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Monday, May 05, 2003
William Safire gets it wrong--"accidentally," I'm sure:
The segment that required candidates to question one another allowed Representative Dick Gephardt to shine. His plan to raise taxes to subsidize corporations' providing health care to workers separates him from the pack. As a hawk on the war, Gephardt needed an issue to appeal to the Democratic antiwar left, and was clearly delighted when his opponents had to wriggle away from his unabashed tax-and-spend proposal.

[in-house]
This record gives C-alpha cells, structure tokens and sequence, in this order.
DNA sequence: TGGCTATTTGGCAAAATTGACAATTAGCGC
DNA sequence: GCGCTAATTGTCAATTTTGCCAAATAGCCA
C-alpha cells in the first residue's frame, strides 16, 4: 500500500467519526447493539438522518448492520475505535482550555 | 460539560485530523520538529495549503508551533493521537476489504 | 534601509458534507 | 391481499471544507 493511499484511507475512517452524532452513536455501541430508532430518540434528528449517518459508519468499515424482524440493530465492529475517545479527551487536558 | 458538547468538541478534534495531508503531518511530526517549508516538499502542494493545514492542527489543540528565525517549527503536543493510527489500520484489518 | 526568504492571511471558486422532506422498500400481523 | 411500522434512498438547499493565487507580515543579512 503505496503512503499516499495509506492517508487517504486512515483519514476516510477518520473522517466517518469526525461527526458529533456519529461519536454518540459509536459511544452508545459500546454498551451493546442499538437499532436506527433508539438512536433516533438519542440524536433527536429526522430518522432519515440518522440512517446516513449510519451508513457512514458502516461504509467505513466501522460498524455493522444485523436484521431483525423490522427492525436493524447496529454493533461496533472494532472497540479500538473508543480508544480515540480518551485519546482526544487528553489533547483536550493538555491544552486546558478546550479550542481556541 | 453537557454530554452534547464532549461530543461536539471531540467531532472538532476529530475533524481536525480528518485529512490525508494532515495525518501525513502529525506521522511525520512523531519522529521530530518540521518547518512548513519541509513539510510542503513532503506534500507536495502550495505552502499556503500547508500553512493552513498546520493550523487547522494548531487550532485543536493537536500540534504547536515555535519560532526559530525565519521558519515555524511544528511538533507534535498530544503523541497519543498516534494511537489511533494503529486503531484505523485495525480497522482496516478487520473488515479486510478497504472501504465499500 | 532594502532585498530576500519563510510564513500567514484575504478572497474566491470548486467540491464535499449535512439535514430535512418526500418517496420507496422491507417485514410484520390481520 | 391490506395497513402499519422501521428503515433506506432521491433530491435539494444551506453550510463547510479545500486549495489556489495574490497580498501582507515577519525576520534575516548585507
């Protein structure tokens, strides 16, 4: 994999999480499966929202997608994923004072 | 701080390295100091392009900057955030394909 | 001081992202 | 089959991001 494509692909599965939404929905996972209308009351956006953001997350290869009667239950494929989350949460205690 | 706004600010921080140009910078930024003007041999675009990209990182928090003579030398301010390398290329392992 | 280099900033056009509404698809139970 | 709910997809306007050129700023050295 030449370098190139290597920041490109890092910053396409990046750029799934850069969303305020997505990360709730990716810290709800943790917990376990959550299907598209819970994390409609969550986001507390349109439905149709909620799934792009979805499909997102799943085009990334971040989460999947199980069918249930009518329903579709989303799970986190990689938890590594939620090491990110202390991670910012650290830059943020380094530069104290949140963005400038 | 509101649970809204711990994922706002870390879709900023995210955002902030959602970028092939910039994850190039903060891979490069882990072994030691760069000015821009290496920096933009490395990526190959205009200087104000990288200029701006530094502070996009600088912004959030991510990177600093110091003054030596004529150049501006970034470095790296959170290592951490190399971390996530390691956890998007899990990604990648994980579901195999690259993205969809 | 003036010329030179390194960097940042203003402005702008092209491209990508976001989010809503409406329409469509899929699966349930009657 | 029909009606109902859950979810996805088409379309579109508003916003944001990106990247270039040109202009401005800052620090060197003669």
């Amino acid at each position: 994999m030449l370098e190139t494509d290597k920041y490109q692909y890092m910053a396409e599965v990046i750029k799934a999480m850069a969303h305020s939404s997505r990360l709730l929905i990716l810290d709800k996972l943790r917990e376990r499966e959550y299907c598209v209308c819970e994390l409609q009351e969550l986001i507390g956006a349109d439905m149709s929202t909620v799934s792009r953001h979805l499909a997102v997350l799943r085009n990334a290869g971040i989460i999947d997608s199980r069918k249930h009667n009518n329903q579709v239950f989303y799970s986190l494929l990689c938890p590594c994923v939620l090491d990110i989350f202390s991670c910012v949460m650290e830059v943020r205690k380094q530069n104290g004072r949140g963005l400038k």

Saying Gephardt's proposal raises taxes to subsidize corporations is like saying Bush's proposal raises taxes to subsidize dividends. Gephardt's proposal would actually result in a tax break for corporations, and that this would be paid for by a tax raise for some other people doesn't seem any different than the Bush "tax cut" which will presumably have to be paid for with higher taxes at some point. Besides which, the Gephardt proposal only "raises taxes" in the sense that it eliminates a tax cut that hasn't even been passed yet. This constitutes a tax hike like repairing a house damaged in a tornado constitutes adding on a few rooms.